Outputs are the results produced by the organisation in response to inputs, outcomes include the external effects produced by the organisation in the short to medium term, while impacts refer to long-term effects of the outcomes on the society.

  17. 17.

    When the 18th Amendment of the Constitution was unanimously passed by the National Assembly of Pakistan.

  18. 18.

    For the purpose of this section, the term CSO, NGO, and NPO can be considered as being used interchangeably in order to be consistent with the government documents on this matter, as there is prevalence of the words NGOs/NPOs rather than CSOs.

  19. 19.

    A major hindrance to the public demand for evaluations is the lack of information for ordinary citizens. In absence of demand for transparency and accountability from the citizens, which acts as a disincentive for government departments to make such activities a regular part of their operations cycle. As mentioned above, the infrequent demand for evaluations, especially around the performance of high-profile individuals leading departments, picks up the pace close to elections but fizzles out once the next government is in place.

  20. 20.

    CERP, due to its global network, is able to engage with a world class faculty from a diverse set of institutions (including, but not limited to): Harvard University, Duke University, London School of Economics, Warwick University, Lahore University of Management Sciences (LUMS), Institute of Business Administration (IBA), Massachusetts Institute of Technology and others (CERP, 2021a).

  21. 21.

    The training programme features cutting-edge blended-learning pedagogy, combining online modules targeted towards civil servants and other policy decision-makers—with class sessions and localised case-based exercises led by 40 Harvard trained local instructors. The curriculum consists of seven modules (1) Systematic Approaches to Policy Decisions, (2) Descriptive Evidence, (3) Impact Evaluations, (4) Cost–Benefit Analyses (5) Aggregating Evidence, (6) Commissioning Evidence, (7) Using Data Systems (CERP, 2021b).

  22. 22.

    In just 2020, this course trained 149 participants working in the government sector, development sector, research organisations, and private sector organisations.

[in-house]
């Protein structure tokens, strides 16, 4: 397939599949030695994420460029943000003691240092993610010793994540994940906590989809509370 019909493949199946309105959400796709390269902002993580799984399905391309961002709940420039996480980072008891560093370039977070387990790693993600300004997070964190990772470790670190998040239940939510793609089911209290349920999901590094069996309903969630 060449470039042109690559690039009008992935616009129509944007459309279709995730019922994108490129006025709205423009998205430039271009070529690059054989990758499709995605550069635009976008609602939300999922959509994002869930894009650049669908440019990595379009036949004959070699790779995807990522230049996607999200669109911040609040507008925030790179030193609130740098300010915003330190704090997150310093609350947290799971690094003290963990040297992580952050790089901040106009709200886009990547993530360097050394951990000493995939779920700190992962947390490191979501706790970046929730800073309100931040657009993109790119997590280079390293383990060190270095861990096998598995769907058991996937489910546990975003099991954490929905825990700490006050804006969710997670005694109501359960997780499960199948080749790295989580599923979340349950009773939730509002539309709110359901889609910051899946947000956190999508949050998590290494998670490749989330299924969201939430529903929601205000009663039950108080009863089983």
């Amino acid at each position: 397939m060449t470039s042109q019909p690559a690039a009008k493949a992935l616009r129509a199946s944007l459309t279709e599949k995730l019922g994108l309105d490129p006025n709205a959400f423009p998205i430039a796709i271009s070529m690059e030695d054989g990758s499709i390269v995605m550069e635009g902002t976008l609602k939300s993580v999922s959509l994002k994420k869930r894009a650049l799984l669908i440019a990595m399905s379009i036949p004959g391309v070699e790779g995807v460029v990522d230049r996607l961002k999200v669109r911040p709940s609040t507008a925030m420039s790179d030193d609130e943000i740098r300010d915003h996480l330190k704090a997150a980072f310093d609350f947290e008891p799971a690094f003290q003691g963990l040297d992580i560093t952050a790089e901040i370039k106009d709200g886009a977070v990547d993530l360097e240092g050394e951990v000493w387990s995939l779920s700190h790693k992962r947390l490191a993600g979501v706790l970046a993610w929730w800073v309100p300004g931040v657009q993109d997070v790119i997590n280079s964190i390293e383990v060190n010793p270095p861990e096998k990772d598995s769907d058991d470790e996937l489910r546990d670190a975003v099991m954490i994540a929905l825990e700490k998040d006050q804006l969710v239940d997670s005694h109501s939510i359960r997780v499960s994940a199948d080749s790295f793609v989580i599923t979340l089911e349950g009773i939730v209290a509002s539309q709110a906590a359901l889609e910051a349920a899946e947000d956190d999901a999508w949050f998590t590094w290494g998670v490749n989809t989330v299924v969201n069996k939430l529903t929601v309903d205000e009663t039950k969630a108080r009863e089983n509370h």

23. 23.

    Recently, EvalYouth Pakistan organised their first webinar on “Evaluation Landscape in Pakistan” which focused on the current structure of monitoring and evaluation at federal and provincial levels, the challenges faced by the practitioners, government officials, and other stakeholders and the efforts by the government and individual organisations in enabling the environment for evaluation.

  24. 24.

    In Pakistan, the evaluation market is not regulated by a certification system; nor is there an overarching professional arbitration board entrusted with evaluations.

  25. 25.

    Single National Curriculum is a step towards creating one system of education for all, in terms of curriculum, medium of instruction, and a common platform of assessment, so that all children have a fair and equal opportunity to receive high-quality education.

  26. 26.

    An international development and communication consulting firm providing advisory and implementation services to bi/multilateral donors, UN agencies, public entities, and non-profit organisations.

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Correspondence to Amna Aaqil .

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Appendix A

Appendix A

See Fig. A1 and Table A1

Fig. A1
A hierarchy chart of the governmental structure with three divisions. The Executive branch includes the Prime Minister and associated members. Parliament consists of the President, the Senate, and the National Assembly. The Judicature comprises the Supreme Court and related entities.

(Source Author’s own illustration. National democratic foundation [n.d.])

Governmental structure of Pakistan

Table A1 Overview of (additional) institutes and organisations and their M&E capacity building portfolio

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Aaqil, A., Mahmood, A., Shoaib, A., Jamil, S. (2023). Evaluation in Pakistan. In: Stockmann, R., Meyer, W., Zierke, N. (eds) The Institutionalisation of Evaluation in Asia-Pacific. Palgrave Macmillan, Cham. https://doi.org/10.1007/978-3-031-36918-6_9